Plymouth Hospitals NHS Trust: implementing MSC

SAVE ITEM
case-study

02 / 12 / 2010

SHA region

NHS South West

Organisation

Plymouth Hospitals NHS Trust provides acute and secondary care across three main sites to around 450,000 people in Plymouth, North and East Cornwall and South and West Devon.

It is the largest hospital in the South West peninsula with over 6,500 employees. The trust also has a Ministry of Defence Hospital Unit with approximately 220 military staff who work within a variety of posts from lead doctors to trainee medical assistants.

What we did and why

The trust wanted to begin fully integrating MSC throughout ensuring that all healthcare scientists are regulated with a clear education and training pathway at every stage of their career.

The proposed outcome is to develop a clear career framework for all healthcare scientists from bands one to nine that is underpinned by regulated education and training at each stage, which allows career progression whilst ensuring that the trust has a healthcare science workforce that can provide the level of service required.

The project board then developed work programmes, which are aligned to the high level work streams as set out by the Department of Health’s MSC team. Project groups for each work programme were identified, enabling the work to be carried out but also recognising individuals' busy workloads.

Initially, the trust set up a project board with executive-level representation to ensure that the project had a voice within the executive team at the trust. Other members of the board were selected from various disciplines including clinical professions and HR.

The trust applied to the Department of Health to become an early innovator and implementer. A project manager was identified who facilitated the establishment of the project group.

A project management approach was applied and an A3 project plan drawn up to track critical dates, high level actions, a risks log and project issues log.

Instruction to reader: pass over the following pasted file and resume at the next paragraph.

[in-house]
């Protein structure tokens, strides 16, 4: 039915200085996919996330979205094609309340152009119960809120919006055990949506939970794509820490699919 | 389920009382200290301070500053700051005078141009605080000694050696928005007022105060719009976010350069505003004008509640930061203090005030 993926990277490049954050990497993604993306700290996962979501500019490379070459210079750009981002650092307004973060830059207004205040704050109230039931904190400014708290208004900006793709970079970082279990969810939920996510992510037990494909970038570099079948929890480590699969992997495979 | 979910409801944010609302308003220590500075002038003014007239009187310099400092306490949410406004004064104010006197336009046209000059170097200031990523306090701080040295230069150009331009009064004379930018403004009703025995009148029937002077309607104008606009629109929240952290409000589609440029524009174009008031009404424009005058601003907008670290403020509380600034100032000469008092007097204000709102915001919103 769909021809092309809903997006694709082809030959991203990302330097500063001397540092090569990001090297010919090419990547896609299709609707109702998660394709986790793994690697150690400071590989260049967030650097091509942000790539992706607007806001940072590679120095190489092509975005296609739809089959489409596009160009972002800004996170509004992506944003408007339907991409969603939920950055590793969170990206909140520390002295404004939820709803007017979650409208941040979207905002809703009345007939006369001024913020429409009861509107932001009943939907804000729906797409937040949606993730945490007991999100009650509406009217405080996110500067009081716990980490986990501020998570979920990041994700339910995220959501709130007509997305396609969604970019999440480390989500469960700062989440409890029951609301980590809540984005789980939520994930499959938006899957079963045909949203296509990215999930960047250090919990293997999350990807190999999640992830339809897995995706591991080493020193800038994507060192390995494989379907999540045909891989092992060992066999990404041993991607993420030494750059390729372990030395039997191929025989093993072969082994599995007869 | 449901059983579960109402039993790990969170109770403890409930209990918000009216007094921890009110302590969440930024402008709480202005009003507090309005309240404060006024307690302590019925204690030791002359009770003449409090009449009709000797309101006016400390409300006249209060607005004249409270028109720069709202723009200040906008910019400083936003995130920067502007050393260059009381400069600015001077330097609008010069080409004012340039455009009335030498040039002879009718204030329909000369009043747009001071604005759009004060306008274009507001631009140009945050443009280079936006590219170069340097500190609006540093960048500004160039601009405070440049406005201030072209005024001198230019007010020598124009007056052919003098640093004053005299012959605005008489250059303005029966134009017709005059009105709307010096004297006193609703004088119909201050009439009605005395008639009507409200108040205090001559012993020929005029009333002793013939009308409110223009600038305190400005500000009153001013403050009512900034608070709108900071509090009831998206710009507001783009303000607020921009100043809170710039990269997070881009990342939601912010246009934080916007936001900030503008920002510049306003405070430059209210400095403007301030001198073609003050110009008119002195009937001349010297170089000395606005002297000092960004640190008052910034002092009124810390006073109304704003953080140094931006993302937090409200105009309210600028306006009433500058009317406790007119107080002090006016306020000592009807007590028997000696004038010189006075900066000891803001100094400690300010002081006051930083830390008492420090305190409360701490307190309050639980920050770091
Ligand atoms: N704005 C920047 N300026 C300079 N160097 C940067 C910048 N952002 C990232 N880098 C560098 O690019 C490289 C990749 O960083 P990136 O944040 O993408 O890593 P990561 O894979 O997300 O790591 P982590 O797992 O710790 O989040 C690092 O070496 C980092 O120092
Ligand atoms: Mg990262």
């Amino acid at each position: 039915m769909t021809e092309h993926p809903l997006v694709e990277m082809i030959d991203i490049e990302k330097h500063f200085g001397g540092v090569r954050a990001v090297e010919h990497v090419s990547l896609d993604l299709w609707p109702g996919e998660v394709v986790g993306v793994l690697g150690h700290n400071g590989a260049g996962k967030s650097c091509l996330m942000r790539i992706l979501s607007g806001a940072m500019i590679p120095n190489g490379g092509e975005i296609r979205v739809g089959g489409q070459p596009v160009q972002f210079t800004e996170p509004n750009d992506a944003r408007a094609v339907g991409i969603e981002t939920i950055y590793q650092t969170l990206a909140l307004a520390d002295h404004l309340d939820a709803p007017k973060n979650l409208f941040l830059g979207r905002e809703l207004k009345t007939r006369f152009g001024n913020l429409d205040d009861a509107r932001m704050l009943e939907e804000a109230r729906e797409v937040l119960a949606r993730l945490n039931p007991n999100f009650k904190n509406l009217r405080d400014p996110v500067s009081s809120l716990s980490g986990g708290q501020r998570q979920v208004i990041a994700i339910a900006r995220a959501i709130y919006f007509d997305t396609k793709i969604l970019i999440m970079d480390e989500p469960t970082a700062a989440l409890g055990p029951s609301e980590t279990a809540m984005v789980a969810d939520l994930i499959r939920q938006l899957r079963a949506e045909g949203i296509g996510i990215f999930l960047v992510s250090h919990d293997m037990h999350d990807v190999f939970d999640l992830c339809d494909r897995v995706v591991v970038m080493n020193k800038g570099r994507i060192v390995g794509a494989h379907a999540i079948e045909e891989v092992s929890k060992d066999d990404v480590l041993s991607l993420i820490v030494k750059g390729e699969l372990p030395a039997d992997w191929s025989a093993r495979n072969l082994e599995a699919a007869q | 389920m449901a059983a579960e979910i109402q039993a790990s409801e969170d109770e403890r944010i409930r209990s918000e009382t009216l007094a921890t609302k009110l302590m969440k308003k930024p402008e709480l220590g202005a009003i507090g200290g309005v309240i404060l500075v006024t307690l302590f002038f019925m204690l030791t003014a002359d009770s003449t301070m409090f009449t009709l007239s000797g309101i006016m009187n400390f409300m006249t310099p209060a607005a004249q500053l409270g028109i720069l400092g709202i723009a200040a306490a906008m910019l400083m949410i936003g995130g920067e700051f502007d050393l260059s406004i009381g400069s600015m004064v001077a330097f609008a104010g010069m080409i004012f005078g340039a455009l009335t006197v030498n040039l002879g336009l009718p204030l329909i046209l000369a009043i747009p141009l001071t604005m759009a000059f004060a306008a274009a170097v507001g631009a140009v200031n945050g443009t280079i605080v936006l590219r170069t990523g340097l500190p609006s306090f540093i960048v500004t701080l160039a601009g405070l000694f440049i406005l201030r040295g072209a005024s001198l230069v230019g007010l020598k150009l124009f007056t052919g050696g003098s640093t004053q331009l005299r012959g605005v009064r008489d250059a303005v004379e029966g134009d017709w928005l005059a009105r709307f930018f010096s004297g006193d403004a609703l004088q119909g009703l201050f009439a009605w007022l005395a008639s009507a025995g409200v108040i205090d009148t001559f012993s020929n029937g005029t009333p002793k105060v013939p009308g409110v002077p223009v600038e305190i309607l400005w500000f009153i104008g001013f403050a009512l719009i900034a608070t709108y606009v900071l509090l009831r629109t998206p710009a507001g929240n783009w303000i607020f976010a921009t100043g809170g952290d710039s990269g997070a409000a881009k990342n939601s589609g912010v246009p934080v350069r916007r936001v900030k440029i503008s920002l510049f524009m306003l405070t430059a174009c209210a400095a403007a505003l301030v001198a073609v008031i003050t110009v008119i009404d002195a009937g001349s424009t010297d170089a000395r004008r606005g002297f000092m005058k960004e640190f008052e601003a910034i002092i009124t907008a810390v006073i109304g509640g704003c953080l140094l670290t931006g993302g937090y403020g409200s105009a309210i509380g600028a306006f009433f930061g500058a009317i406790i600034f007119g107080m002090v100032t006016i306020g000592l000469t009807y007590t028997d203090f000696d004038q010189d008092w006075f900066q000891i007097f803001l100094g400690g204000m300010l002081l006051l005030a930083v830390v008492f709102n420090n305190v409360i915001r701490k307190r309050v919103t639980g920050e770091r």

The first significant piece of work that was undertaken by the project board was to complete a baseline breakdown of all healthcare science staff within the trust and define which roles are to be included in this professional group. 432.72 working time equivalent staff were identified.

The first, and probably most crucial, piece of work that was undertaken was an analysis of the trust’s existing healthcare science workforce.

The work streams were identified and project groups set up to facilitate each of these.

Each member of the project board took responsibility for the leadership of one or more of the project groups who report back at regular board meetings. 

From the onset, it was identified that communication is key to the success of the project. It was decided that an open forum for all healthcare science staff should be introduced, with key local representatives giving short presentations and answering questions.

The results and next steps

The work streams are now up and running and certain work streams are being identified as potential pilot schemes within the trust, such as neurophysiology.

The project manager attends monthly early innovator and implementer site network meetings in London where colleagues across the country share progress, focus on specific issues and plan how to communicate and share learning. These meetings are essential for the further development of this project.

Plymouth Hospitals NHS Trust is beginning to share information about the work being undertaken and is encouraging engagement from both clinical and non-clinical leads.

  • Set up a director-level project board that is able to report directly to the trust board and has the credibility to report directly to the healthcare science workforce. 
  • Create individual project groups for each work stream to lessen the workload for individuals.
  • Ensure quality two-way communication with healthcare science staff.
  • Consider holding an open staff forum meeting in the early stages.
  • A breakdown of the baseline description of healthcare science staff groups within the organisation is necessary as early in the process as possible.
  • Communication is key – if you don’t keep people informed on what is happening, they will fill in the blanks and probably come to the wrong conclusions.

 for other trusts wanting to implement MSC.To date, the trust has identified the following tips

Contact details

.julie.richards@phnt.swest.nhs.uk 01752 437043 or email Julie at Julie Richards, MSC Project Manager, onFor more information about this project, contact

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